Wednesday’s Headlines Are Suddenly Unmasked

  • A federal judge in Florida struck down the Biden administration’s mask mandate for commercial flights and public transit, including city buses and trains, which had been extended through May 3 (CNN). If you’re wondering when and how to protect yourself now that the pandemic is a free-for-all, here’s a guide from the New York Times.
  • Questions are lingering over whether Amtrak has the ability to wisely spend the massive infusion of $66 billion in funding from Biden’s infrastructure act. Not arguing on Twitter about access to freight lines might be a start. (Roll Call)
  • Flying cars are the wave of the future, according to the New York Post, where apparently no one grew up watching “The Jetsons.”
  • New America will host an online conversation with Transportation Secretary Pete Buttigieg this morning.
  • Private companies like Brightline, which is building a line between Los Angeles and Las Vegas, have the potential to help the U.S. catch up to other countries on high-speed rail, but first they have to figure out how to peel drivers away from their cars. (Bloomberg)
  • Richmond Mayor Levar Stoney has not included matching funds for fare-free transit in his proposed 2023 budget, meaning the city’s much-lauded pilot program could be dead despite backing from the state of Virginia. (Greater Greater Washington)
  • Planning has started on a new subway line in San Francisco. (Examiner)
  • A long-awaited bike lane in Uptown Charlotte is now complete. (Axios)
  • Rural Georgia communities are a proving ground for on-demand transit as a last-mile solution. (Saporta Report)
  • Apparently San Diego police are clearing out homeless camps and throwing away perfectly good bikes that may be residents’ only form of transportation. (Biking in LA)
  • And the winner for best bus stop in the U.S. is … Portland, Maine! (Streetsblog USA)


Are There Any Affordable Cities Left in America?

Are Washington, San Francisco, and New York the most affordable American cities? A new report from the New York-based Citizen’s Budget Commission [PDF], which made the rounds at the Washington Post and CityLab, argues that if you consider the combined costs of housing and transportation, the answer is yes. But a closer look at the data casts […]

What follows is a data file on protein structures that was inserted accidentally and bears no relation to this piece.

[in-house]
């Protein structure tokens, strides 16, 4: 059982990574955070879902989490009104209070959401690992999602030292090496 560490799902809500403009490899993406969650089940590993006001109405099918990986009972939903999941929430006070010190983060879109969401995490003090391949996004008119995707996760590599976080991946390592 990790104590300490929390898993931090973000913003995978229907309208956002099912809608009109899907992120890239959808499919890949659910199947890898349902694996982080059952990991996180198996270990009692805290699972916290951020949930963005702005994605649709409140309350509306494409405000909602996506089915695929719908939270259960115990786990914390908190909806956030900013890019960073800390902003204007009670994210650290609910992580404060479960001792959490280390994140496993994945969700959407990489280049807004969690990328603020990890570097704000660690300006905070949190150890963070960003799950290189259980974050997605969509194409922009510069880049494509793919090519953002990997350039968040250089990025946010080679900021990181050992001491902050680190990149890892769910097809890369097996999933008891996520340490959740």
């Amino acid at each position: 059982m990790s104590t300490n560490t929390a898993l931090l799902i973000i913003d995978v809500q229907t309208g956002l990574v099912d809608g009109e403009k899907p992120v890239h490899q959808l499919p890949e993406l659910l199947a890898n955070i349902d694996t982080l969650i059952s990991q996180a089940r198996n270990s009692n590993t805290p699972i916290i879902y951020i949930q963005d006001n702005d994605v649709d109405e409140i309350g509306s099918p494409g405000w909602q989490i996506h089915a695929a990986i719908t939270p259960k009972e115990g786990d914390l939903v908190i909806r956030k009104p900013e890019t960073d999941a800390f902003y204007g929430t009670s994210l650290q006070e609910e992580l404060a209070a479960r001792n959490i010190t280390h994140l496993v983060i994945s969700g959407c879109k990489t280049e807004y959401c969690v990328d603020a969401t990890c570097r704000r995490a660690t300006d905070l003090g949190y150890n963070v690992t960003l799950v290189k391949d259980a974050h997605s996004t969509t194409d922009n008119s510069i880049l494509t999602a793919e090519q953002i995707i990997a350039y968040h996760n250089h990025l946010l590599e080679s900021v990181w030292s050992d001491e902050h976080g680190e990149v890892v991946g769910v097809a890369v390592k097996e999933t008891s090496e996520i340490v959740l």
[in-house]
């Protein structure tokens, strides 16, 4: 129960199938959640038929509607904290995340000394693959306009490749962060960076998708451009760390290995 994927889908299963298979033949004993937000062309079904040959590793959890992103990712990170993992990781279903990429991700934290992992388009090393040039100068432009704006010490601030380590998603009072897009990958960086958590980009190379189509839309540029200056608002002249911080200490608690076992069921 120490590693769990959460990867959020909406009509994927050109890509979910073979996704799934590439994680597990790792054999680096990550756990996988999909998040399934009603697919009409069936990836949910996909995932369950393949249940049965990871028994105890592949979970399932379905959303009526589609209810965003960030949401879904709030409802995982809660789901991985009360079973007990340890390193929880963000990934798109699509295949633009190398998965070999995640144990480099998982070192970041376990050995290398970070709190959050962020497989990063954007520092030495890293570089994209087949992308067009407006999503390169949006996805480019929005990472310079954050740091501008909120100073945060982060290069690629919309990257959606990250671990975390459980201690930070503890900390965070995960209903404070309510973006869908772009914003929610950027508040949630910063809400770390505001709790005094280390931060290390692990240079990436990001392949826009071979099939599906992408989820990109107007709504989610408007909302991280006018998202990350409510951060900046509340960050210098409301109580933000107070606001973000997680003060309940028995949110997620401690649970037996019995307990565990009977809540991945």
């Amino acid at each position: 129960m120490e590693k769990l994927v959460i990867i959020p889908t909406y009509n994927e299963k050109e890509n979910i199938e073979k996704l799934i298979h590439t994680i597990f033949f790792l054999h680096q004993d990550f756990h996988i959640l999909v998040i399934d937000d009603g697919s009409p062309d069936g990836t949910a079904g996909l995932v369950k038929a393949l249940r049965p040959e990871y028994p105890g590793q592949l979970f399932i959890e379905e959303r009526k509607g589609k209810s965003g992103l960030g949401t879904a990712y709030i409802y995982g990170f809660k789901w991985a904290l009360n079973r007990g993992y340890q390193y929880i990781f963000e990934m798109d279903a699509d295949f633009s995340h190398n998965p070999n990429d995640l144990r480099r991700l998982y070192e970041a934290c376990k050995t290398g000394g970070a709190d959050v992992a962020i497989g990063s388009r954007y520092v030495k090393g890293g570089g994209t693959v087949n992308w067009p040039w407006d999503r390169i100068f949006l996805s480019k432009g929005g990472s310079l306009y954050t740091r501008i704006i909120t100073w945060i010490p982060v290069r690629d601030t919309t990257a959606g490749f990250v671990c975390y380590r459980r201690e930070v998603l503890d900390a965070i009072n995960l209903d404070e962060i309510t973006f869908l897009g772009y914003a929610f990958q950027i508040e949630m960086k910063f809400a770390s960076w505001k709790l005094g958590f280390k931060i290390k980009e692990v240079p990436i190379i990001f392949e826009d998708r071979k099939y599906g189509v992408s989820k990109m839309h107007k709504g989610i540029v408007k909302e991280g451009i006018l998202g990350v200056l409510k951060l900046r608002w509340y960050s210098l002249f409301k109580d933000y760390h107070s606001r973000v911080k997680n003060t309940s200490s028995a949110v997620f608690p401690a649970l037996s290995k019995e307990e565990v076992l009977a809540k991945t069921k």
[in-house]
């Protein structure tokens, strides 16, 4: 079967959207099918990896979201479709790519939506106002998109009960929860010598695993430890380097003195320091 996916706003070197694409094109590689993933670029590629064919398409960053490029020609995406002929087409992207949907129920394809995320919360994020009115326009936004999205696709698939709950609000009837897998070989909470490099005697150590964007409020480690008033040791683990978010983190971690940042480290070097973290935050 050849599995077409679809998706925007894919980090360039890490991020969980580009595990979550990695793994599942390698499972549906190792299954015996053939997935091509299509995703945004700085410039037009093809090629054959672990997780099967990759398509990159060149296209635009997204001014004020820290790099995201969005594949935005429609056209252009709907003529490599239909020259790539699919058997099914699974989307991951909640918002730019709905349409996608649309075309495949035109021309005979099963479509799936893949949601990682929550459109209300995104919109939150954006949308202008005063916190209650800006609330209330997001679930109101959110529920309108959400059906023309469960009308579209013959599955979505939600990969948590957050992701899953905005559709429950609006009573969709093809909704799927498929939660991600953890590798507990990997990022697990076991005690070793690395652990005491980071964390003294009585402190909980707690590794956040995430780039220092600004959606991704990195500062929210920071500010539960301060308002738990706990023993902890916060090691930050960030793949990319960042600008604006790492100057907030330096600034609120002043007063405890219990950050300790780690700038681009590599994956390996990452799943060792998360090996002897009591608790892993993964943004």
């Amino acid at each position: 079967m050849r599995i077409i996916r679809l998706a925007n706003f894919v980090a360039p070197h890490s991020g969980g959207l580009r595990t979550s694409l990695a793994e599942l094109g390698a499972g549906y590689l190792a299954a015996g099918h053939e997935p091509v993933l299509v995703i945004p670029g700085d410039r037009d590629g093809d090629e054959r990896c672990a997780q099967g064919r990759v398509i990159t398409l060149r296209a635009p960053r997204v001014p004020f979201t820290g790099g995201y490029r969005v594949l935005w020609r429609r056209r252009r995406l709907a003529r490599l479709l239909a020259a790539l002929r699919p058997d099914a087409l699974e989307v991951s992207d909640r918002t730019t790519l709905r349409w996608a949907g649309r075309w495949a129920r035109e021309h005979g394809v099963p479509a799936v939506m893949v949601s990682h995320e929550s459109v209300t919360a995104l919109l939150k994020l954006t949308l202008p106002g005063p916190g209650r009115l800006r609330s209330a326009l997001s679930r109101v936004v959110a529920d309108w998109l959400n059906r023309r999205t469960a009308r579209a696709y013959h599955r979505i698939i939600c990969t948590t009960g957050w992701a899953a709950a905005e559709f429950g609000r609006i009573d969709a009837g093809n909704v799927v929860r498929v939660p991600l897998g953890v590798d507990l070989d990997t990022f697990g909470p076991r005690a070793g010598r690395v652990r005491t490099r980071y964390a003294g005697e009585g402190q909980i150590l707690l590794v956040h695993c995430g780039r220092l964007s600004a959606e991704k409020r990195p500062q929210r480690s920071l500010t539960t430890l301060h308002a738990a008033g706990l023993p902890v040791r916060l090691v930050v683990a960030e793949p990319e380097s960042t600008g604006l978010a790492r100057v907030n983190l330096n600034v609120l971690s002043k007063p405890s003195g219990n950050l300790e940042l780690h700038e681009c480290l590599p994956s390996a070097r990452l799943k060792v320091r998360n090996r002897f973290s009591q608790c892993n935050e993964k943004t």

Rocky Road

Cycling intimately acquaints you with every bump, slice, crease, divot, ledge, ripple and of course pothole in a street, because not noticing means you might get thrown off your steed into bone-breaking and life ending car traffic. While riding along Lafayette Street in Manhattan, or Bergen Street in Brooklyn, or essentially anywhere in New York […]

Why Aren’t American Bike-Share Systems Living Up to Their Potential?

As policy director at the New York City Department of Transportation from 2007 to June, 2014, Jon Orcutt shepherded the nation’s largest bike-share system through the earliest stages of planning, a wide-ranging public engagement process, and, last year, the rollout of hundreds of Citi Bike stations. That makes Orcutt, formerly of Transportation Alternatives and the Tri-State Transportation […]

NYC Gets Its First-Ever Physically-Separated Bike Path

The Department of Transportation revealed plans for New York City’s first-ever physically-separated bike lane, or "cycle track," at a Manhattan Community Board 4 meeting last night. The new bike path will run southbound on Ninth Avenue from W. 23rd to W. 16th Street in Manhattan. Unlike the typical Class II on-street bike lane in which […]